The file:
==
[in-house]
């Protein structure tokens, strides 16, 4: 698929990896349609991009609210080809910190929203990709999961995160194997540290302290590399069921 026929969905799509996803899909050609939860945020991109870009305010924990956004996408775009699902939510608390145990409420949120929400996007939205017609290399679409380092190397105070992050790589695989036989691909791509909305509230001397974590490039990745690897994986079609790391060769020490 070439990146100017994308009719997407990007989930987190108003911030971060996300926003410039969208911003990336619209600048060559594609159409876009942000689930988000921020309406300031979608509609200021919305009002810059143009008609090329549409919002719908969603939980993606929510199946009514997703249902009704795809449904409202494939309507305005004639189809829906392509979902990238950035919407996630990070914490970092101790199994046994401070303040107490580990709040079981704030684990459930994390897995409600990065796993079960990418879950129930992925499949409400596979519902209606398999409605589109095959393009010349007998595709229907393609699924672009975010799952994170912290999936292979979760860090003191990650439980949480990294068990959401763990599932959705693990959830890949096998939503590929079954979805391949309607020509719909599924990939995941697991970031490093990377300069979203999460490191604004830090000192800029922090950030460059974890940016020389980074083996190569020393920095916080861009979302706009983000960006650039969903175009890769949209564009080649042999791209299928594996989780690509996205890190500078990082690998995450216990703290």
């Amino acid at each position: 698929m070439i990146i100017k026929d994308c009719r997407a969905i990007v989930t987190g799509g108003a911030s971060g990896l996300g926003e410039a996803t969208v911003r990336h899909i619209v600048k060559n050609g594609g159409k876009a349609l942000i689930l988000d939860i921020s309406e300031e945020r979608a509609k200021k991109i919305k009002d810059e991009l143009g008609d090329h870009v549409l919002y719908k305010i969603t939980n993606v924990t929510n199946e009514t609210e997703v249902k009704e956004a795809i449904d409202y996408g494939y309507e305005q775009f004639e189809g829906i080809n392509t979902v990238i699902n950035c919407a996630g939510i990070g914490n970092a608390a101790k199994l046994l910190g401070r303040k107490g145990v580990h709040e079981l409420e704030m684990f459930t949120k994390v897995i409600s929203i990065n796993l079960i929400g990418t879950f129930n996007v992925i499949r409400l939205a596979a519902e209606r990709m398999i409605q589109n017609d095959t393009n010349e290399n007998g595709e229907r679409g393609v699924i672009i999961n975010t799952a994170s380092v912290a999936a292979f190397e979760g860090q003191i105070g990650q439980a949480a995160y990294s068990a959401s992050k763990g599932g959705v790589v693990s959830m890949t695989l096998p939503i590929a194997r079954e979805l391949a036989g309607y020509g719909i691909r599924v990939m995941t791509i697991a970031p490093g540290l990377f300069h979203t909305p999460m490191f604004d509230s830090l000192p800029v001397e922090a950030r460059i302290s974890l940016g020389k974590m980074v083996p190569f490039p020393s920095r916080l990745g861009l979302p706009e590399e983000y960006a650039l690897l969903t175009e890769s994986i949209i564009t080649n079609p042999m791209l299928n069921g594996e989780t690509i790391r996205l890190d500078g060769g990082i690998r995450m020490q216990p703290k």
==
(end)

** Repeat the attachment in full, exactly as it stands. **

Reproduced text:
[in-house]
């Protein structure tokens, strides 16, 4: 698929990896349609991009609210080809910190929203990709999961995160194997540290302290590399069921 026929969905799509996803899909050609939860945020991109870009305010924990956004996408775009699902939510608390145990409420949120929400996007939205017609290399679409380092190397105070992050790589695989036989691909791509909305509230001397974590490039990745690897994986079609790391060769020490 070439990146100017994308009719997407990007989930987190108003911030971060996300926003410039969208911003990336619209600048060559594609159409876009942000689930988000921020309406300031979608509609200021919305009002810059143009008609090329549409919002719908969603939980993606929510199946009514997703249902009704795809449904409202494939309507305005004639189809829906392509979902990238950035919407996630990070914490970092101790199994046994401070303040107490580990709040079981704030684990459930994390897995409600990065796993079960990418879950129930992925499949409400596979519902209606398999409605589109095959393009010349007998595709229907393609699924672009975010799952994170912290999936292979979760860090003191990650439980949480990294068990959401763990599932959705693990959830890949096998939503590929079954979805391949309607020509719909599924990939995941697991970031490093990377300069979203999460490191604004830090000192800029922090950030460059974890940016020389980074083996190569020393920095916080861009979302706009983000960006650039969903175009890769949209564009080649042999791209299928594996989780690509996205890190500078990082690998995450216990703290």
């Amino acid at each position: 698929m070439i990146i100017k026929d994308c009719r997407a969905i990007v989930t987190g799509g108003a911030s971060g990896l996300g926003e410039a996803t969208v911003r990336h899909i619209v600048k060559n050609g594609g159409k876009a349609l942000i689930l988000d939860i921020s309406e300031e945020r979608a509609k200021k991109i919305k009002d810059e991009l143009g008609d090329h870009v549409l919002y719908k305010i969603t939980n993606v924990t929510n199946e009514t609210e997703v249902k009704e956004a795809i449904d409202y996408g494939y309507e305005q775009f004639e189809g829906i080809n392509t979902v990238i699902n950035c919407a996630g939510i990070g914490n970092a608390a101790k199994l046994l910190g401070r303040k107490g145990v580990h709040e079981l409420e704030m684990f459930t949120k994390v897995i409600s929203i990065n796993l079960i929400g990418t879950f129930n996007v992925i499949r409400l939205a596979a519902e209606r990709m398999i409605q589109n017609d095959t393009n010349e290399n007998g595709e229907r679409g393609v699924i672009i999961n975010t799952a994170s380092v912290a999936a292979f190397e979760g860090q003191i105070g990650q439980a949480a995160y990294s068990a959401s992050k763990g599932g959705v790589v693990s959830m890949t695989l096998p939503i590929a194997r079954e979805l391949a036989g309607y020509g719909i691909r599924v990939m995941t791509i697991a970031p490093g540290l990377f300069h979203t909305p999460m490191f604004d509230s830090l000192p800029v001397e922090a950030r460059i302290s974890l940016g020389k974590m980074v083996p190569f490039p020393s920095r916080l990745g861009l979302p706009e590399e983000y960006a650039l690897l969903t175009e890769s994986i949209i564009t080649n079609p042999m791209l299928n069921g594996e989780t690509i790391r996205l890190d500078g060769g990082i690998r995450m020490q216990p703290k």